My latest book, The Aesthetics of Meaning and Thought: The Bodily Roots of Philosophy, Science, Morality, and Art (Chicago, 2018) presents a series of my recent essays that deal with the need to rethink aesthetics so that it takes into account the central role of body-based meaning. Viewed in this way, the arts can give us profound insights into the processes of meaning-making that underlie our conceptual systems and cultural practices. I show how our embodiment shapes our philosophy, science, morality, and art; what emerges is a view of humans as aesthetic, meaning-making creatures who draw on their deepest physical processes to make sense of the world around them.
Embodied Mind, Meaning, and Reason: How Our Bodies Give Rise to Understanding (Chicago, 2017) brings together a selection of essays from the past two decades that argue for the central importance of our bodies in everything we experience, mean, think, say, value, and do. This embodied conception of mind shows how meaning and thought are profoundly shaped and constituted by our bodily perception, action, and feeling. By constructing a positive account of human meaning-making that draws on the cognitive science of the embodied mind, I challenge some of the fundamental assumption of analytic philosophy and early cognitive science.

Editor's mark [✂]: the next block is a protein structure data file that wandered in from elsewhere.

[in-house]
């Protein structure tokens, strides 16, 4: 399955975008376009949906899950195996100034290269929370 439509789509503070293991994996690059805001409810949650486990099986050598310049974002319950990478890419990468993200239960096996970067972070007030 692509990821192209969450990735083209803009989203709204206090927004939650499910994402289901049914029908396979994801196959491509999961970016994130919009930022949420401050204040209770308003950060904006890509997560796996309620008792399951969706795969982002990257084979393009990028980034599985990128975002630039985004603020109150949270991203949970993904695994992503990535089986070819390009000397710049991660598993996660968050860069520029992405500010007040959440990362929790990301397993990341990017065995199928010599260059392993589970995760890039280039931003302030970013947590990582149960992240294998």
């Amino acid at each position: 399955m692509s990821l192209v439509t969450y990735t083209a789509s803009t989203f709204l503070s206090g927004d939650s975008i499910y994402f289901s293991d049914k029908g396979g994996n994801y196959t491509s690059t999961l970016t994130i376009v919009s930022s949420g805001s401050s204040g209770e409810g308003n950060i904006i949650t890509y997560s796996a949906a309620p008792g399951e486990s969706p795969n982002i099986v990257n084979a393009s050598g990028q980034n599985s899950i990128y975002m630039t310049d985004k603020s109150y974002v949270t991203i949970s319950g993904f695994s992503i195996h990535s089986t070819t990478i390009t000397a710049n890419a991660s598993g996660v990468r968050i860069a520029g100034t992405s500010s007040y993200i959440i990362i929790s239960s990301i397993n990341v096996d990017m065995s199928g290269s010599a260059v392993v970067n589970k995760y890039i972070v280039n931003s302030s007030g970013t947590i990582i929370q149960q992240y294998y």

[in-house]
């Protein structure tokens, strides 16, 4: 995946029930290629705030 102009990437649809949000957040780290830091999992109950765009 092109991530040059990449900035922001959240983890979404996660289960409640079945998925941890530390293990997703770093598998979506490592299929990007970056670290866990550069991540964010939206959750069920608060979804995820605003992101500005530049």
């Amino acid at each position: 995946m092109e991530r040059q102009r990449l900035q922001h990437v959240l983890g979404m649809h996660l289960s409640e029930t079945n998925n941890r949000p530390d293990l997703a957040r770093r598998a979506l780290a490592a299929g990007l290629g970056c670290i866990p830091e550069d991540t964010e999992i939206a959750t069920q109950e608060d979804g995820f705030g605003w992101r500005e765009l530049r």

In Morality for Humans Ethical Understanding from the Perspective of Cognitive Science (Chicago, 2014), I argue that appealing solely to absolute principles and values is not only scientifically unsound but even morally suspect. I show that the standards for the kinds of people we should be and how we should treat one another—which we often think of as universal—are in fact frequently subject to change.
Currently, working from an embodiment perspective, I am returning to my earlier interest in a non-reductivist naturalistic understanding of human values. Part of this project is an attempt to critically assess the recent upsurge of attention to empirically-based naturalistic conceptions of moral deliberation, judgment, and valuing. It seems to me that, in spite of much exciting work in this area, we still do not have a fully adequate and existentially satisfying overall view of what morality is, where it comes from, and how it changes over time.